RICHARD: …tried to make it less of an issue, as much as tried to make them – comfort the other boys as much as I can but I see that they’re being out – ostracized as well. So…
CAVANAUGH: Well, thank you for that comment, Richard. And I wonder if you would like to comment, Matt?
HESS: Yeah, I think actually the norm is beginning to change, particularly western states. Like in California, for example, the circumcision rate’s about 22% whereas in other states it’s, you know, still upwards of 80%. So, I mean, you know, the norm now is actually to be intact, at least in California and a few other places in the west. But I think that that reason alone is not a reason to amputate a healthy, functional body part from a child. I know that the caller was just doing what he thought was best for his child and I think that’s what most parents are thinking when they have a circumcision performed. But there’s nothing wrong with letting your son choose for himself when he becomes an adult. That foreskin is there for a reason. It serves several functions. You know, we don’t amputate other body parts for appearance reasons or hygienic reasons or so-called potentially medical benefit reasons. So I don’t see why there’s this double standard with the foreskin. I think it’s just best to leave it alone and let each person decide for himself whether or not he wants to undergo circumcision when he’s an adult.
CAVANAUGH: Dave, Matt is right, if I remember the statistics in your article, about the fact that the number of circumcisions in the United States has gone way down.
MAASS: Yeah. Yeah, it has, and especially in California. It is about 21, 22%.
CAVANAUGH: Let’s take another call…
MAASS: And that’s…
MAASS: …and that’s, you know, annual infants circumcised.
CAVANAUGH: Right. Let’s take another call. Susan is calling from Fallbrook. Good morning, Susan, and welcome to These Days.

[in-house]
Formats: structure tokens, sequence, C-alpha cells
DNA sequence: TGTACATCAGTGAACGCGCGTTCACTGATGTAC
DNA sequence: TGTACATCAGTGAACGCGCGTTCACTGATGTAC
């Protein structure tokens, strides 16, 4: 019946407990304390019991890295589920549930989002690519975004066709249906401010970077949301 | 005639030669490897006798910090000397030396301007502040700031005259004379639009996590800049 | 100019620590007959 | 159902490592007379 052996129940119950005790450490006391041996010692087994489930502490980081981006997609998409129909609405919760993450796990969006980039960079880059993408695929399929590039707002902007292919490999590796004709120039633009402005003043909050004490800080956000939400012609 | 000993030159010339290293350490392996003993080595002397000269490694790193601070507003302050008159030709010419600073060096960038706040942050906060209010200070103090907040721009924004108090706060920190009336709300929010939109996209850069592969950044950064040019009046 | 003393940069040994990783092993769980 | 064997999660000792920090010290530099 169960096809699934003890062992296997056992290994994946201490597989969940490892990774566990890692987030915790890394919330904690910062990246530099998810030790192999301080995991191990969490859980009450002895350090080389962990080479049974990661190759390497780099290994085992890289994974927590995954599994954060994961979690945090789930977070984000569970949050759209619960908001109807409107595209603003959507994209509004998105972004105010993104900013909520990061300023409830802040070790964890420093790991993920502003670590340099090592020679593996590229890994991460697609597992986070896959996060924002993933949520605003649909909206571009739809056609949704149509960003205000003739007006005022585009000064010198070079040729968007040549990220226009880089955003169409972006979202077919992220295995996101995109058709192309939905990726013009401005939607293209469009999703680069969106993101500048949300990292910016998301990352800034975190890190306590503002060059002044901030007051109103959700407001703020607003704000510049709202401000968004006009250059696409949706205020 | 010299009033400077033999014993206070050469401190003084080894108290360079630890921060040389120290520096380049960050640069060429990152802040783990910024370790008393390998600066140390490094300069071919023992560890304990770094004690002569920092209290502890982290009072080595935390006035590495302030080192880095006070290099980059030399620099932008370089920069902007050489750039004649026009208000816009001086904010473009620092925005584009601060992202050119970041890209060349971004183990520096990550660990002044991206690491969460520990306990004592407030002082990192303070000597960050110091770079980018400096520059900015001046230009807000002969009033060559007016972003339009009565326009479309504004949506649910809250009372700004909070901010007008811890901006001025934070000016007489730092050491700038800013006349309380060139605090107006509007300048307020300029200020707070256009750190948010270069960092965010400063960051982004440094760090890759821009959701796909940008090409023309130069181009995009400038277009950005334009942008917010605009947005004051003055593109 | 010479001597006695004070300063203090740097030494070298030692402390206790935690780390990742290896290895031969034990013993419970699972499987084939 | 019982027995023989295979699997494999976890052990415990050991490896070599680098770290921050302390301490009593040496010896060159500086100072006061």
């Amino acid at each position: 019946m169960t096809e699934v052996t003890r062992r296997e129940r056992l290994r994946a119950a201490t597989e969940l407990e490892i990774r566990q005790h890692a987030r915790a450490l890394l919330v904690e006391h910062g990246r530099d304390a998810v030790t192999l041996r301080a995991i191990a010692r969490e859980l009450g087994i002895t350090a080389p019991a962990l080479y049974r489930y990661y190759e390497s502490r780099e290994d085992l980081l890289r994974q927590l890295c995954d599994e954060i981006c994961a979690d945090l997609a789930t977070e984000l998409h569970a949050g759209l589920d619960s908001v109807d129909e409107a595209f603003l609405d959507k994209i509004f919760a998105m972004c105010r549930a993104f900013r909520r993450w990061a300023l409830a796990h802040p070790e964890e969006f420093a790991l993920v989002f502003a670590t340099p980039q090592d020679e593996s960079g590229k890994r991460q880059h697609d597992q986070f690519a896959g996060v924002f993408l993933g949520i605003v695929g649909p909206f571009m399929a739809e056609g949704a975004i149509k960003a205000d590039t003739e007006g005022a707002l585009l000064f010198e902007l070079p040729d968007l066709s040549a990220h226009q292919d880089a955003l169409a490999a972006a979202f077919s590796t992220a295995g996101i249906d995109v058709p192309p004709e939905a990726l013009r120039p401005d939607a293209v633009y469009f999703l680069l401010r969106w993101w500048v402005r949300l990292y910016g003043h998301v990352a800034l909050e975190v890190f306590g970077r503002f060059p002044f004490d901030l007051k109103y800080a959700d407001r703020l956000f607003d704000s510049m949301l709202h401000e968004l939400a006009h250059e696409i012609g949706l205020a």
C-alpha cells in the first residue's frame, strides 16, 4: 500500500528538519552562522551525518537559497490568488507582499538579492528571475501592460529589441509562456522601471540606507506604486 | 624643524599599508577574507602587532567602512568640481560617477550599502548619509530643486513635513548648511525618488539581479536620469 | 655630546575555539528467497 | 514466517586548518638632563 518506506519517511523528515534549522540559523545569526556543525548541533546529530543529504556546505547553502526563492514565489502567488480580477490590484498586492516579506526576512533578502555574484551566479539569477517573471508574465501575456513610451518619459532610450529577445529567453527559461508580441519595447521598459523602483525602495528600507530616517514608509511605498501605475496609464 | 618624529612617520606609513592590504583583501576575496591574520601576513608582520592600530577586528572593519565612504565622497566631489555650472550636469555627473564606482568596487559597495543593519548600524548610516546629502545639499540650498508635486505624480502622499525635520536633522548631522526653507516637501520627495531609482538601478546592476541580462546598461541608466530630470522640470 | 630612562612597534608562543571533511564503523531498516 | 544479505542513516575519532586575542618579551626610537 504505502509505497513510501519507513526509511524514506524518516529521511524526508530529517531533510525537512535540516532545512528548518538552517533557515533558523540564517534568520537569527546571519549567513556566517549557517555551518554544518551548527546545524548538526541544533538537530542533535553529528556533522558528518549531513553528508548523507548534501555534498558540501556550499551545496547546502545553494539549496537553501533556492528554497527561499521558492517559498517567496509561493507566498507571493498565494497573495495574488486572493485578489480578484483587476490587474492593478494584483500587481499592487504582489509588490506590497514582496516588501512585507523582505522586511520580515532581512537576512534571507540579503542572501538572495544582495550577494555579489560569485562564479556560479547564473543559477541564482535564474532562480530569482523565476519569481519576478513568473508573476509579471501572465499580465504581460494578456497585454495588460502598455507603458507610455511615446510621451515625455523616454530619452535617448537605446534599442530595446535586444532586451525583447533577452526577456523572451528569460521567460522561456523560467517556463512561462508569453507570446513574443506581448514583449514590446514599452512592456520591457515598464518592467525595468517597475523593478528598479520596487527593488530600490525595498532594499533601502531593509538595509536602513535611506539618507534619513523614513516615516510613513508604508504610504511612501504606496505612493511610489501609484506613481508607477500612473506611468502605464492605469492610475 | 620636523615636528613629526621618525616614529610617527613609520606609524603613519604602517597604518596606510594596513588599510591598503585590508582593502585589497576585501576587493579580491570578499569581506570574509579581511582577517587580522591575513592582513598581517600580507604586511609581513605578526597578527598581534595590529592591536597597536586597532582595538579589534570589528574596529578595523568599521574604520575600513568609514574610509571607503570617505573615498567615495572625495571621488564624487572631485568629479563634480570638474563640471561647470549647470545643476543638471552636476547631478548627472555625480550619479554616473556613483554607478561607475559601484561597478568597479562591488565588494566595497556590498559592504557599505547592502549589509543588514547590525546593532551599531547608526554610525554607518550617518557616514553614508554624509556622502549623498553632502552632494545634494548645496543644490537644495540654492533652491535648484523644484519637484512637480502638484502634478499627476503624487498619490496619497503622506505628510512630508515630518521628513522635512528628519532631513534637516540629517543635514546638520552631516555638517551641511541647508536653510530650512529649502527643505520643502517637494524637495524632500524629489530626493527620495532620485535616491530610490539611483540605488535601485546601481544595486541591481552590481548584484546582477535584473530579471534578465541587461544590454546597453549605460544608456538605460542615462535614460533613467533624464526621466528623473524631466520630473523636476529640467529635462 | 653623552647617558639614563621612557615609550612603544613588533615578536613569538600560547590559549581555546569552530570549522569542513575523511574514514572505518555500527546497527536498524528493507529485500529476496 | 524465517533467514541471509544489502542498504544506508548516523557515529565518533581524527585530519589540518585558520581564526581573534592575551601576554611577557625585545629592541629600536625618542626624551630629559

SUSAN (Caller, Fallbrook): Hi. Thanks for taking my call. I’m calling as the mother of two young boys, and when I was pregnant with my first son, I didn’t really have any ideas about circumcision so I started doing some research. And as soon as I saw the images on the internet of what the actual surgery looks like, I knew I would never let anyone do that to my child. I think it’s absolutely barbaric, and I think any parent that’s considering having it done to their child needs to see exactly what happens because the doctors make it sound like this very simple surgery, they just cut a little bit of skin off. But when you see – You know, they strap down this baby. They don’t get them anesthetic. It’s just awful. And, you know, I know parents that say, oh, I wouldn’t vaccinate my kid, I couldn’t stand to, you know, give them a shot but then they’ll let the doctor take away their child and do a circumcision in a back room. I think that parent should have to stand there and hold their child down if they’re going to choose to do that to their kid because I think it’s a horrible thing to do. And in reference to the doctor that you had on, I think it is irresponsible for a doctor to be saying that these studies show that circumcision can reduce the risk of getting AIDS. In this day and age, we have an epidemic. We need to be teaching kids to wear condoms and not messing around with this kind of misinformation that is going to cost lives.
CAVANAUGH: Susan, thank you. Thank you very much for your calls (sic). And I’d like to speak to Heidi now in San Diego. Good morning, Heidi. Welcome to These Days.
HEIDI (Caller, San Diego): Thank you so much. I was a parent also—I am a parent—of a boy, and I was not – did not feel strongly one way or the other and the – we chose not to circumcise even though my husband is circumcised. And the argument that was compelling to me, and I don’t know that anyone’s addressed this, is just penile sensitivity. It was my – When I researched it, it – what I saw was that it actually does reduce penile sensitivity, and I thought, well, why would I want to do that to my son? And, in fact, the pain that the doctor talked about earlier with adult circumcision is most likely the pain that those infants are suffering also as this very sensitive body part is getting exposed to clothing and friction and basically producing a callus that reduces sensitivity. And so I’d like – I wish the doctor was still here to discuss that but it certainly wasn’t something that I wanted to do to my son and I figured, well, he can decide later if he decides that’s important enough to him.
CAVANAUGH: Thank you, Heidi. Thank you for the call. Matt, I’m wondering, is the sensitivity another issue of the intactivists?